We probably were asking for trouble, but I think we lucked out in the end, in terms of how things worked.
Most of the time, dealing with a child with Autism and the occasional sensory issue, we take into account what we think he can handle. This means one, maybe two activities, with trying to quiet things down between them to ensure that there aren’t problems…
And then there are the days where we massively throw the whole thing out the window and roll the dice. Continue reading
The key thing is – communication is the transmission of information from sender to receiver. It can’t happen in a void, or with just one person.
The funny thing is, when I worry about how communication works, I’m usually worrying about the Monster. But it just goes to show that you can’t forget, in the heat of the struggle, about that simple rule above. Continue reading
One of the things that occurred to me is that there’s really no one good, central resource for a list of events that are coming up for parents of children with special needs. (Every group seems to have a superset of their events and a few other groups, but… not all in one place) So I’m going to try to remember to post something at least once a month with what I know of, and… well, if any of my readership knows of additional events, please feel free to let me know and I’ll add them.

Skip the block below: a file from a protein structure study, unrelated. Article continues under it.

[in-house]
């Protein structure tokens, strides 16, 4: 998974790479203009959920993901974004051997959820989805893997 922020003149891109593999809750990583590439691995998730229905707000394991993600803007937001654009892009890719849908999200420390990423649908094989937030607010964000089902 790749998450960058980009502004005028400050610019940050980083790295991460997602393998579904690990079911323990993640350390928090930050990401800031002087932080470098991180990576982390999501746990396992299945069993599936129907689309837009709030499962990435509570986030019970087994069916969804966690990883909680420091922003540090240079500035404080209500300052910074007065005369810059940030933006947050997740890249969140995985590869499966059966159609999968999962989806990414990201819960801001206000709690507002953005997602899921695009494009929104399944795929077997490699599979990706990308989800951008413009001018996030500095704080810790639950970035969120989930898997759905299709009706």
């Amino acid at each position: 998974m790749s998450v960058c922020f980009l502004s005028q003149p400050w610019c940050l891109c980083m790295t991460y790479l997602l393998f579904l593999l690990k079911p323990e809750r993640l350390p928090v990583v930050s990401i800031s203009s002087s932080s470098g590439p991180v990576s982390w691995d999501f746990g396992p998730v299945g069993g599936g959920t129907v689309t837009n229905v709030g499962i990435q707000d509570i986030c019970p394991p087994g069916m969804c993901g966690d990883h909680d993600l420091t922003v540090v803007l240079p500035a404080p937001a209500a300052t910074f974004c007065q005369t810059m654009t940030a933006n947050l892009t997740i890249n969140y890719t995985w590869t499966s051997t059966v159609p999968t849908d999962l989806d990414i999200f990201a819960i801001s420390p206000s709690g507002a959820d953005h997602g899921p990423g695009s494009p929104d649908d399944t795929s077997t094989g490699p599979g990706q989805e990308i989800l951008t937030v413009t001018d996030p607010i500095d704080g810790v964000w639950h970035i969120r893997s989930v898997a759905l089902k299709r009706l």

And, because not everything revolves around our children with special needs, I’ll post general-interest parenting things here too, if I’m attending (with or without the kids). Continue reading
We had the Monster’s latest IEP meeting yesterday.
To be fair, the meeting wasn’t a full IEP review – it was to evaluate his progress since the IEP was approved, to go over the assistive technology assessment, and to review a request by us to have the Monster retained in the second grade. But the phrase “IEP Meeting” usually strikes such fear into the hearts of the parents of children with special needs, and…
Well, some times, the process works the way it should. Continue reading